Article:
13 Things You Probably Never Knew About Salt

It used to be used as money


Salt was so valuable in ancient Rome that soldiers were sometimes paid with it. In fact, the word “salary” comes from the Latin word sal , for salt. When a soldier was doing a lousy job, his paycheck might be cut, which is how we got the expression “not worth his salt.”

Salt can still be valuable today

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Amethyst Bamboo 9x salt, which rings up at $398 a pound, may be the most expensive in the world. This pricey stuff takes a lot of time to produce—it’s roasted nine times inside a bamboo pole at temperatures exceeding 1,400 degrees Fahrenheit. One store says the resulting delicacy “smells like something dragons use to season their victims before eating them.”

It was a big import

Historically, salt’s value came from its ability to preserve food. Venice, Italy may be famous for its canals now, but salt imports fueled its rise as an influential trade power by the end of the 13th century.

Salt also took on a great deal of symbolic value

There’s a reason it is mentioned so many times in the Bible (“salt of the earth,” “a pillar of salt,” “a covenant of salt”). Its preservative properties made it an apt metaphor for permanence and conviction.

Cutting it out isn’t easy

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Most people know about the health risks associated with sodium, but reducing your intake isn’t always easy. Here are some facts about salt to put things in perspective. More than 75 percent of the sodium Americans eat comes from processed foods; bread, cured meats, and canned soup top the list. Even foods that don’t taste salty may contain it. Instant oatmeal with maple and brown sugar, for instance, contains 170 milligrams of ­sodium per ounce—a little more than a small bag of potato chips.

Even French fries aren’t necessarily the biggest culprit

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How’s this for unexpected facts about salt? A 2012 study that examined sodium levels of fast-food menu items from different countries found that pizza and burgers contained more sodium than French fries, because they come in larger serving sizes.

Extra salt might be lurking in your meat, even if you cook at home and are very careful

According to the USDA, about 60 percent of all raw meat and poultry products are injected with or soaked in a salty ­solution. The words “enhanced,” “marinated,” “basted,” or “improved” on the packaging can signal the presence of salt. To avoid it, opt for label wording such as “contains up to 4 percent retained ­water,” says Christy Brissette, RDN, president of [80 Twenty Nutrition]. Here are some more [surprising food facts that might just change the way you eat]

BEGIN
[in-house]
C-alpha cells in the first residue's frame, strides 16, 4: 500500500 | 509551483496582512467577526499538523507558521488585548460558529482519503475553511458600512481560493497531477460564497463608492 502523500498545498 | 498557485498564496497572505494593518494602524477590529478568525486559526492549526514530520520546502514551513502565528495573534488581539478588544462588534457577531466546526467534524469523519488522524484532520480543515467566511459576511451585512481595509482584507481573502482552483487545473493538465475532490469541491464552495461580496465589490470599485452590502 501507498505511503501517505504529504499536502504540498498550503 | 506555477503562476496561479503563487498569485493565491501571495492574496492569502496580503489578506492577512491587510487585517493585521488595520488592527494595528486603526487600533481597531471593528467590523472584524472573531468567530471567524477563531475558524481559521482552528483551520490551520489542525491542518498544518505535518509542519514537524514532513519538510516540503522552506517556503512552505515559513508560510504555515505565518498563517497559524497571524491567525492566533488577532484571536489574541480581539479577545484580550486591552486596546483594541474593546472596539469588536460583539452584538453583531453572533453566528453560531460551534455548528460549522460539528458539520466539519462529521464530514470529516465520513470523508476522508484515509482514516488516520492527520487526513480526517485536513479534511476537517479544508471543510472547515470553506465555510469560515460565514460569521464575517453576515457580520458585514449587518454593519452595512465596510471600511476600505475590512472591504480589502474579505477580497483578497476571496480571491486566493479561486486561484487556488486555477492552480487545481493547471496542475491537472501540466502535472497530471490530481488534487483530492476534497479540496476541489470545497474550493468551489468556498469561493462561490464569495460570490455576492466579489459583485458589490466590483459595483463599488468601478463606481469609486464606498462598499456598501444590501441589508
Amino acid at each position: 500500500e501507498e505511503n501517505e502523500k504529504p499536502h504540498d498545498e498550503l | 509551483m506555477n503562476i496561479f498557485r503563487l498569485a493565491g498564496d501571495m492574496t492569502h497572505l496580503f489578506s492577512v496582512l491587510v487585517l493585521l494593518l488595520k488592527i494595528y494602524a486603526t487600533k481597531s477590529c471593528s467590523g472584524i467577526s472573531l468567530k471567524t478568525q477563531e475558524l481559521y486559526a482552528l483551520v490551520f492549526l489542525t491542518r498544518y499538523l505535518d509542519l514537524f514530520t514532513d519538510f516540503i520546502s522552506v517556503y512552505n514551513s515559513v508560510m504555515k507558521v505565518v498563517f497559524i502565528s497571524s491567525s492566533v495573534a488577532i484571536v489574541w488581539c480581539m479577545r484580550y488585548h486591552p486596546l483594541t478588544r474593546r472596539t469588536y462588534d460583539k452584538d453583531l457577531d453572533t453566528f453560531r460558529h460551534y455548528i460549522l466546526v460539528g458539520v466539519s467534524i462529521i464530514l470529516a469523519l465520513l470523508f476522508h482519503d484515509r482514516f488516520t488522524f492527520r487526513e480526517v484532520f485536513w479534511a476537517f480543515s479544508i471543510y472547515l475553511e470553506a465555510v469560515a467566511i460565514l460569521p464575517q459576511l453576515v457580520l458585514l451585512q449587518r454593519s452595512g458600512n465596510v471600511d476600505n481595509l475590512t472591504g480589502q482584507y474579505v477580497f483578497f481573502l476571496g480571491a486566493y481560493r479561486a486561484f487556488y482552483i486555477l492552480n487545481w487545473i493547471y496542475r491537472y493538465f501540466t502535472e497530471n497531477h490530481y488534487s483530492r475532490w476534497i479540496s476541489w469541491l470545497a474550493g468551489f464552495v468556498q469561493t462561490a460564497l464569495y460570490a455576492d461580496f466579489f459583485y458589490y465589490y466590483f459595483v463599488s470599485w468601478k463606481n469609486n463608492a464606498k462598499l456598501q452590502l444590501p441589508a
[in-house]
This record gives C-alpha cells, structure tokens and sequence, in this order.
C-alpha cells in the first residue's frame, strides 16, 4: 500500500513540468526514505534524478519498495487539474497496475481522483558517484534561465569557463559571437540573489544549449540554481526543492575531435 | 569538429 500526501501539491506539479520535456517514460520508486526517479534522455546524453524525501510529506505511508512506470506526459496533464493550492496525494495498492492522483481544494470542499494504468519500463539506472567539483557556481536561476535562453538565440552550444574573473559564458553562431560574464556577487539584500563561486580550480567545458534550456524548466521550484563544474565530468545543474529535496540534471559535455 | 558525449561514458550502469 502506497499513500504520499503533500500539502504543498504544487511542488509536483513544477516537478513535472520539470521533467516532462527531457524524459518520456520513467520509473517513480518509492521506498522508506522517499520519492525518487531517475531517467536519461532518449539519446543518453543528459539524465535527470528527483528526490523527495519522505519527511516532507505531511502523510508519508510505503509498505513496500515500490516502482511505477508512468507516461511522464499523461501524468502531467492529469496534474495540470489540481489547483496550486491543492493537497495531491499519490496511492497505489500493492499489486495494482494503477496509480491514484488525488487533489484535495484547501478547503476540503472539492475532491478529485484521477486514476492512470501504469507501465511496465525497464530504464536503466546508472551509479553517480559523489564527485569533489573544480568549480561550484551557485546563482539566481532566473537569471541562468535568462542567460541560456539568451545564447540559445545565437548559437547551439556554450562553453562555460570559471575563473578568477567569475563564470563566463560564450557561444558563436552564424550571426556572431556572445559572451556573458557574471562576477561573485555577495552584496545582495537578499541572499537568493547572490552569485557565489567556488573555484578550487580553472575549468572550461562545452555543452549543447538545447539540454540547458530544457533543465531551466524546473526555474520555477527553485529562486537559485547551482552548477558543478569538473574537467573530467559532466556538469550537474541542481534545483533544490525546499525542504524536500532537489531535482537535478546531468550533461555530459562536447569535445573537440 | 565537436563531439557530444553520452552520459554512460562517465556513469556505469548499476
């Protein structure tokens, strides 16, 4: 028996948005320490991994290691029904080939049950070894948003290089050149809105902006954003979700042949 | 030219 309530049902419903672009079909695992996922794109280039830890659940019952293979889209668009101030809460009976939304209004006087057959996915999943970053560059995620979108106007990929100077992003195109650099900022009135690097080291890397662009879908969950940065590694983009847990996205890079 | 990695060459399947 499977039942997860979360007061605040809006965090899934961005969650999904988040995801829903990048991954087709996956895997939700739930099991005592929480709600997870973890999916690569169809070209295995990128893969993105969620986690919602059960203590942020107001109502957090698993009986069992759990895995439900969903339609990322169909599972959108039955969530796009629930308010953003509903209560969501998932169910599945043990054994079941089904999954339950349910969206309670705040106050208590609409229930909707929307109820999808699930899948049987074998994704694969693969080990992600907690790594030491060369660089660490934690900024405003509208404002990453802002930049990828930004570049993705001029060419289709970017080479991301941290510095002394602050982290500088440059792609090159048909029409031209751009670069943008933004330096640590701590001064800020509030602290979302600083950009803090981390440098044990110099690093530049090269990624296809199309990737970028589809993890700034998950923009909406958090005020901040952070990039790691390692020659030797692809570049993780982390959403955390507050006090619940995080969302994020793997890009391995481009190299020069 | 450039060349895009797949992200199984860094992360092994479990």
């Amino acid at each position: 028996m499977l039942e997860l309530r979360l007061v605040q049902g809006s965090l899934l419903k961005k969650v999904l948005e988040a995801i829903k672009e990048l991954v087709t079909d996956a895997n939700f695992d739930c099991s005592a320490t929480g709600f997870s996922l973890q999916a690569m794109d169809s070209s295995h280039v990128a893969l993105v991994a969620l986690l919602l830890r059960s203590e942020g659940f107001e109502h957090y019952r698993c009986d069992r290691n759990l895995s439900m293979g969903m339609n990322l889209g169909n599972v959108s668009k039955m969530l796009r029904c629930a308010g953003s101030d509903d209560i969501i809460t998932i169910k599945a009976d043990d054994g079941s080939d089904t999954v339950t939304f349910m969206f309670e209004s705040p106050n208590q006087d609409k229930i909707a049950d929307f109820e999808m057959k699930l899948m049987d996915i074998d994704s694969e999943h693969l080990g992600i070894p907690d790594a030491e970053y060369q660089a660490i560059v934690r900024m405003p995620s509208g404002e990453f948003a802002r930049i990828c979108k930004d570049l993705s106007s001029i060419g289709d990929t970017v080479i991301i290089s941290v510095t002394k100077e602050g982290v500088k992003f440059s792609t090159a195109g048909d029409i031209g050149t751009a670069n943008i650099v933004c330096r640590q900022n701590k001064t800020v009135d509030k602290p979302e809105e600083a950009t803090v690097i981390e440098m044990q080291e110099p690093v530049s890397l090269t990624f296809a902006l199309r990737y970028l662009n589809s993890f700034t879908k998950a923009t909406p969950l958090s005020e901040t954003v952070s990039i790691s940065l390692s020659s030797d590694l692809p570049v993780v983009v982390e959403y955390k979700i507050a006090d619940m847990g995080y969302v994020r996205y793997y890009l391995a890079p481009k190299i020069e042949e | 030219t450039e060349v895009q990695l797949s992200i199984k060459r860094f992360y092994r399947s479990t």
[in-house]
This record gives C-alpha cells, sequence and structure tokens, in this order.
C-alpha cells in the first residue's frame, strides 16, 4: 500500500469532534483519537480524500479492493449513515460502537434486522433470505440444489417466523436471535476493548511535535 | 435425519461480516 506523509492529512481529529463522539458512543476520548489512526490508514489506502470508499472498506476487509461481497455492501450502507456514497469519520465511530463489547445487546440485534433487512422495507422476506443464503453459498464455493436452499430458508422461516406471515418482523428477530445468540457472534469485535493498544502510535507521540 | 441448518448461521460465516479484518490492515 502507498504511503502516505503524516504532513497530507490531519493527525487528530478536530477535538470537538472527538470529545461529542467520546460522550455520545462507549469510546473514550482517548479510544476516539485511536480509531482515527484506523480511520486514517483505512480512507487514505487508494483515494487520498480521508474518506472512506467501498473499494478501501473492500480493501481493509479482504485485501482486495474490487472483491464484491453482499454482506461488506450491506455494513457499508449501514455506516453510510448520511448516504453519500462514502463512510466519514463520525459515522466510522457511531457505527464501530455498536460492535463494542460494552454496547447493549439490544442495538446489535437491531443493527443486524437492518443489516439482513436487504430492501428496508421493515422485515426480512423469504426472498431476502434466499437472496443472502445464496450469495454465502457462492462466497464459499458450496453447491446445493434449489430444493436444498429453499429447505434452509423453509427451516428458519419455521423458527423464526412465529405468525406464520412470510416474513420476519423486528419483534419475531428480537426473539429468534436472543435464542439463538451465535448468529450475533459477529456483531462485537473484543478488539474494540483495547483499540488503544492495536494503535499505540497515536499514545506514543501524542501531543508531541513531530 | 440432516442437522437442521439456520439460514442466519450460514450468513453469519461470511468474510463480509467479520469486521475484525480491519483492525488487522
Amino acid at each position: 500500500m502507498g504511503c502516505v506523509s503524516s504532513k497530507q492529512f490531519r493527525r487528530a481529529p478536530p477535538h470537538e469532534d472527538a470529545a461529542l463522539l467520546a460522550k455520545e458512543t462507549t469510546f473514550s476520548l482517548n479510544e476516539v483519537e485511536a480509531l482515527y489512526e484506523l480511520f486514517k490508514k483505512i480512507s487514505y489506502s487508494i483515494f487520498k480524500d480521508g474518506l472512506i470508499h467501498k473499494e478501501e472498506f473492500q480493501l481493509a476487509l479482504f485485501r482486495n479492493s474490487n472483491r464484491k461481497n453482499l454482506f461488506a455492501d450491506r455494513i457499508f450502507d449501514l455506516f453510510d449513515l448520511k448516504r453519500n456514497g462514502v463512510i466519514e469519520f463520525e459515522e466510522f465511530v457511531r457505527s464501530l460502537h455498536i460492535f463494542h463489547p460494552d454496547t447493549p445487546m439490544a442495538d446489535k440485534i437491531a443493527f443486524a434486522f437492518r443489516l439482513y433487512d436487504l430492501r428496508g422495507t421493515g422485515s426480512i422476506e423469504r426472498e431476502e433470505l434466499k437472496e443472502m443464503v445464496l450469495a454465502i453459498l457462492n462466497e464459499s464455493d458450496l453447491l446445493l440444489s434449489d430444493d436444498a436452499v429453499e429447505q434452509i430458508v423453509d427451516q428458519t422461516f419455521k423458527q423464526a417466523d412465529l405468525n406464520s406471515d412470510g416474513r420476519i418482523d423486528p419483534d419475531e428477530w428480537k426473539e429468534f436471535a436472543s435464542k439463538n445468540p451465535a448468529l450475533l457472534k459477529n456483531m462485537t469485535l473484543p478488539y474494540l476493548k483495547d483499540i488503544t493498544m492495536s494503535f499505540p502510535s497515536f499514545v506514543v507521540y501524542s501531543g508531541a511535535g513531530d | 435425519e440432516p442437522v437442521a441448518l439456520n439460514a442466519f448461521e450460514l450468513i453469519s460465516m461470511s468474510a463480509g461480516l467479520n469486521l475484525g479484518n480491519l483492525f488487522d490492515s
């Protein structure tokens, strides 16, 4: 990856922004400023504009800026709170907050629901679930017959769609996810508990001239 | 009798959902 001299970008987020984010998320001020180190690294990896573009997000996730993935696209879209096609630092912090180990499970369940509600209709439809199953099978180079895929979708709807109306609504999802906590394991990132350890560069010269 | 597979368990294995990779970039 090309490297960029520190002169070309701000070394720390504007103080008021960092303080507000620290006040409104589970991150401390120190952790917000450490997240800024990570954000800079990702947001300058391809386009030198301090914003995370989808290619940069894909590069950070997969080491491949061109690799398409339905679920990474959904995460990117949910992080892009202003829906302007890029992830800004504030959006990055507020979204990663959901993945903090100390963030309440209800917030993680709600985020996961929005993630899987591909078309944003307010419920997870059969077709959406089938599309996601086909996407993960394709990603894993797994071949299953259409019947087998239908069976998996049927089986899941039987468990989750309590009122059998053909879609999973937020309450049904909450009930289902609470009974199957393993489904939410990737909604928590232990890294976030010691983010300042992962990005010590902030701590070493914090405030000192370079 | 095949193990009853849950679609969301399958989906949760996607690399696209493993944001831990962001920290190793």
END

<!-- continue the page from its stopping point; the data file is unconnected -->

Sea salt isn’t healthier


Sea salt may sound healthier than table salt, but most sea salts contain roughly the same proportion of sodium—about 40 percent—as table salt. If you are looking for sodium-free flavoring, try garlic, pepper, oregano, sage, rosemary, and other spices or herbs.

Always try to reduce your intake

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Even if you don’t have hyper­tension, it’s still a good idea to cut down on your salt intake to reduce your blood pressure, according to a 2017 ­review of 185 studies.

It can cause headaches


For older folks especially, a heavy hand with the salt shaker may also hurt your head. A study of 975 people ages 60 to 80 with hyper­tension found that reducing sodium in their diets was associated with lower risk of headache. Be on the lookout for these other signs you’re eating too much sodium, too.

Still, we all need at least some salt

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It facilitates the transport of nutrients and oxygen, allows nerves to transmit messages, and helps our muscles work. The average adult’s body contains about 250 grams of ­sodium—the equivalent of about three or four shakers of salt.

It treated goiter


In the 1920s, salt became a primary tool in the fight against goiter, a thyroid disorder caused by iodine ­deficiency. Iodized salt became common in American kitchens, and cases of goiter nearly disappeared. Today, only about 53 percent of table salt sold through retail is iodized.

It’s used mostly on roads

After all those facts about salt in food, you might be surprised to know that the number one use of salt in the United States isn’t on food at all.

Source:Reader Digest